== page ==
We are independent & ad-supported. We may earn a commission for purchases made through our links.
Advertiser Disclosure
Our website is an independent, advertising-supported platform. We provide our content free of charge to our readers, and to keep it that way, we rely on revenue generated through advertisements and affiliate partnerships. This means that when you click on certain links on our site and make a purchase, we may earn a commission. Learn more.
How We Make Money
We sustain our operations through affiliate commissions and advertising. If you click on an affiliate link and make a purchase, we may receive a commission from the merchant at no additional cost to you. We also display advertisements on our website, which help generate revenue to support our work and keep our content free for readers. Our editorial team operates independently of our advertising and affiliate partnerships to ensure that our content remains unbiased and focused on providing you with the best information and recommendations based on thorough research and honest evaluations. To remain transparent, we’ve provided a list of our current affiliate partners here.

What Causes Sweet Smelling Urine?

Mary McMahon
By
Updated Mar 03, 2024
Our promise to you
The Health Board is dedicated to creating trustworthy, high-quality content that always prioritizes transparency, integrity, and inclusivity above all else. Our ensure that our content creation and review process includes rigorous fact-checking, evidence-based, and continual updates to ensure accuracy and reliability.

Our Promise to you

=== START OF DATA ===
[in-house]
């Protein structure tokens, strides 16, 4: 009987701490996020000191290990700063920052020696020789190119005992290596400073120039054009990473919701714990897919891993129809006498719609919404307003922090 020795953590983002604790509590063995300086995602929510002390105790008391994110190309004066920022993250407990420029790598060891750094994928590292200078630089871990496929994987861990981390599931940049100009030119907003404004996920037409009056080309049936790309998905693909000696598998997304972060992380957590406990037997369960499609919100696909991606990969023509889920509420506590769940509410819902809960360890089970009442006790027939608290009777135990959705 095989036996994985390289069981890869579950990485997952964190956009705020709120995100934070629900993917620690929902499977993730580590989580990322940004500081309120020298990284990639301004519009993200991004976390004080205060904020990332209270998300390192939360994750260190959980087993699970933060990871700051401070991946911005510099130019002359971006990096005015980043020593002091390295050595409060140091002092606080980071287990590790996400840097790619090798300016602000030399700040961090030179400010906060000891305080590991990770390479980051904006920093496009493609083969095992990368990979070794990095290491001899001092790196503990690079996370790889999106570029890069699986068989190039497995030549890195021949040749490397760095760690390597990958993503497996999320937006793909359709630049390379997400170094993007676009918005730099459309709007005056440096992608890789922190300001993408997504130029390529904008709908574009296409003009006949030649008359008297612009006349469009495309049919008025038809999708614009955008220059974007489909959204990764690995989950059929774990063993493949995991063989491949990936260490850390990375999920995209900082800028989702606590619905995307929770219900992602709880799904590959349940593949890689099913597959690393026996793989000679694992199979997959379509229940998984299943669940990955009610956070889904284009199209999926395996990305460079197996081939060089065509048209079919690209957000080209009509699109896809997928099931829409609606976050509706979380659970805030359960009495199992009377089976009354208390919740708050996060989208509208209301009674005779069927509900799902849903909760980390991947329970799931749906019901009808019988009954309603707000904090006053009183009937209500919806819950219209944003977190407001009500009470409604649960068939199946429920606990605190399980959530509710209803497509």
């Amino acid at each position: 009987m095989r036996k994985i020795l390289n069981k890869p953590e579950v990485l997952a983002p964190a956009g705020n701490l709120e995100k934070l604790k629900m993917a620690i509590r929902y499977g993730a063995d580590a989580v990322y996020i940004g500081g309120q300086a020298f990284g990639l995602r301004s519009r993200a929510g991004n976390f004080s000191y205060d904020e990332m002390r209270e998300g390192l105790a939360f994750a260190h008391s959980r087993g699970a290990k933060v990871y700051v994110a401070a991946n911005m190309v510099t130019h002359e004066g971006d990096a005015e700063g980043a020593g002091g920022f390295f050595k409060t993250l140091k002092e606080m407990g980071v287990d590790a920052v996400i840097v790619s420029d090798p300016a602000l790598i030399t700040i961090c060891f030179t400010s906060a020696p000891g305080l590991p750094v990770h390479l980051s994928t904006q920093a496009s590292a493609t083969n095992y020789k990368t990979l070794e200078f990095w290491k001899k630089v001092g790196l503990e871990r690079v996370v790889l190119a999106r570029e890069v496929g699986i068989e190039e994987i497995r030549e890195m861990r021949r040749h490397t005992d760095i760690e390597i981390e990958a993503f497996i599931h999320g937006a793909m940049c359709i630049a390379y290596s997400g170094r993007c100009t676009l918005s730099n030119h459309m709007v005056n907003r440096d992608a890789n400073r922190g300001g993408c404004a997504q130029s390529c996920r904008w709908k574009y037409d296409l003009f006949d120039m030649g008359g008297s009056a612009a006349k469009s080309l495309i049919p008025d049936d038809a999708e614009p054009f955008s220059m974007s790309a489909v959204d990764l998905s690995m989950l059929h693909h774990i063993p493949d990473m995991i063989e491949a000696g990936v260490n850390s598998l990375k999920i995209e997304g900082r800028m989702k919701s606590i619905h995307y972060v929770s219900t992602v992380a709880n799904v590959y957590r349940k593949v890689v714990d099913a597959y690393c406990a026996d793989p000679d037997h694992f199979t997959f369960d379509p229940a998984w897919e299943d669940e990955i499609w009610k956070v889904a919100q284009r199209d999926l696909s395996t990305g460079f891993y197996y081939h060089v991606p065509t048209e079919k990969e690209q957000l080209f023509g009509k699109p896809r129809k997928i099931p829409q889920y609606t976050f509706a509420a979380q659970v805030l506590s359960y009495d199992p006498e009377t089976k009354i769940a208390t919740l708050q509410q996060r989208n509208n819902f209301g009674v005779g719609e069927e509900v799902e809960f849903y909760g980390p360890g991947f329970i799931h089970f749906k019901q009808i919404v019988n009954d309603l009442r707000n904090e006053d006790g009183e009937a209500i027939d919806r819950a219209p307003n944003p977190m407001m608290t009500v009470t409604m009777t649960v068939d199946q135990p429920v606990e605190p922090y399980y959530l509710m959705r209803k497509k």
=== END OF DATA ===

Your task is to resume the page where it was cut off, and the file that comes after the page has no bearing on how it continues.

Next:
Founded in 2002, our company has been a trusted resource for readers seeking informative and engaging content. Our dedication to quality remains unwavering—and will never change. We follow a strict editorial policy, ensuring that our content is authored by highly qualified professionals and edited by subject matter experts. This guarantees that everything we publish is objective, accurate, and trustworthy.

Over the years, we've refined our approach to cover a wide range of topics, providing readers with reliable and practical advice to enhance their knowledge and skills. That's why millions of readers turn to us each year. Join us in celebrating the joy of learning, guided by standards you can trust.

Editorial Standards

At The Health Board, we are committed to creating content that you can trust. Our editorial process is designed to ensure that every piece of content we publish is accurate, reliable, and informative.

Our team of experienced writers and editors follows a strict set of guidelines to ensure the highest quality content. We conduct thorough research, fact-check all information, and rely on credible sources to back up our claims. Our content is reviewed by subject-matter experts to ensure accuracy and clarity.

We believe in transparency and maintain editorial independence from our advertisers. Our team does not receive direct compensation from advertisers, allowing us to create unbiased content that prioritizes your interests.